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Q&A: Tax bill impacts ‘Obamacare’ and Medicare
Wednesday, December 6, 2017
AP Photo/LM Otero, File
In this 2015 file photo, U.S. Immigration and
Customs Enforcement agents enter an apartment
complex looking for a specific undocumented
immigrant convicted of a felony during an early
morning operation in Dallas.
border arrests fall
in Trump’s first year
WASHINGTON (AP) —
President Donald Trump’s
immigration crackdown has
produced a spike in deten-
tions by deportation officers
across the country during his
first months in office. At the
same time, arrests along the
Mexican border have fallen
sharply, apparently as fewer
people have tried to sneak
into the U.S.
Figures released by the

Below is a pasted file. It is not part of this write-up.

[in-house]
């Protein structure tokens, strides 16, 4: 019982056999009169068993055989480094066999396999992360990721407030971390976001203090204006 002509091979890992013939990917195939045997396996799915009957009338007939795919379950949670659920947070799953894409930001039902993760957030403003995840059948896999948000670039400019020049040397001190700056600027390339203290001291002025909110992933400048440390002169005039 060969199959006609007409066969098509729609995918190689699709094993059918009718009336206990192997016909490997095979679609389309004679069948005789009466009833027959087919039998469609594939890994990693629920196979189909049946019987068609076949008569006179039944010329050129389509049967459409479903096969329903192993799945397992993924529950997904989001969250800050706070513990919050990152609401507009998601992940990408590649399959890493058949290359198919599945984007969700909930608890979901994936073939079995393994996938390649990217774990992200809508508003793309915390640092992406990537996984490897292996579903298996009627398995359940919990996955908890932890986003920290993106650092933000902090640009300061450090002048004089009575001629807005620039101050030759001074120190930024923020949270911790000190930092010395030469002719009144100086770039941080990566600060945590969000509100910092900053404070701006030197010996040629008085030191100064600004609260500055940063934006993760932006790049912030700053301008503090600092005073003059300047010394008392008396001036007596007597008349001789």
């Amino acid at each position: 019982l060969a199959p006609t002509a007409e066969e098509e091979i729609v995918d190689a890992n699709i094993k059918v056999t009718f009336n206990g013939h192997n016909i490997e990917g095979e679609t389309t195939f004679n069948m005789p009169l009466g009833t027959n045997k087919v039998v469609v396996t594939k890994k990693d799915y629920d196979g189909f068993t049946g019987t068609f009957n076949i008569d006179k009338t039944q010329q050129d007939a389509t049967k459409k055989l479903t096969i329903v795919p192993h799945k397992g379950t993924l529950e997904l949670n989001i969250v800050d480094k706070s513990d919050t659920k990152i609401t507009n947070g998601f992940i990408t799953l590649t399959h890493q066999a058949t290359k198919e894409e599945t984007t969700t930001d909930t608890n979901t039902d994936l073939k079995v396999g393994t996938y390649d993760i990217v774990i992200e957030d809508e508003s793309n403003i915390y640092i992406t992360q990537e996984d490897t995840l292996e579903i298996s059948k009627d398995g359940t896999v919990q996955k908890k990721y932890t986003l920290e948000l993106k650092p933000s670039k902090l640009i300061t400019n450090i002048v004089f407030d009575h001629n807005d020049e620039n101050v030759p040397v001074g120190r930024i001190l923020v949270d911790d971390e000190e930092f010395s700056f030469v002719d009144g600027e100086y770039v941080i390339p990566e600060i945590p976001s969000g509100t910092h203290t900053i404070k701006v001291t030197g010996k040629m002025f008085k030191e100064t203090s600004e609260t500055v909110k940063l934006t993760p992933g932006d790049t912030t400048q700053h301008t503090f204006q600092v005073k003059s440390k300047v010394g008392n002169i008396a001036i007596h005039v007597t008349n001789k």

Department of Homeland
Security on Tuesday show
Trump is delivering on
his pledge to more strictly
control immigration and
suggest that would-be
immigrants are getting the
message to not even think
about crossing the border
Even as border crossings
decline, however, Trump
continues to push for his
promised wall along the
border — a wall that critics
say is unnecessary and a
waste of cash.
The new numbers, which
offer the most complete
snapshot yet of immigration
enforcement under Trump,
show that Border Patrol
arrests plunged to a 45-year
low in the fiscal year that
ended Sept. 30, with far
fewer people being appre-
hended between official
In all, the Border Patrol
made 310,531 arrests in
fiscal 2016, down 25 percent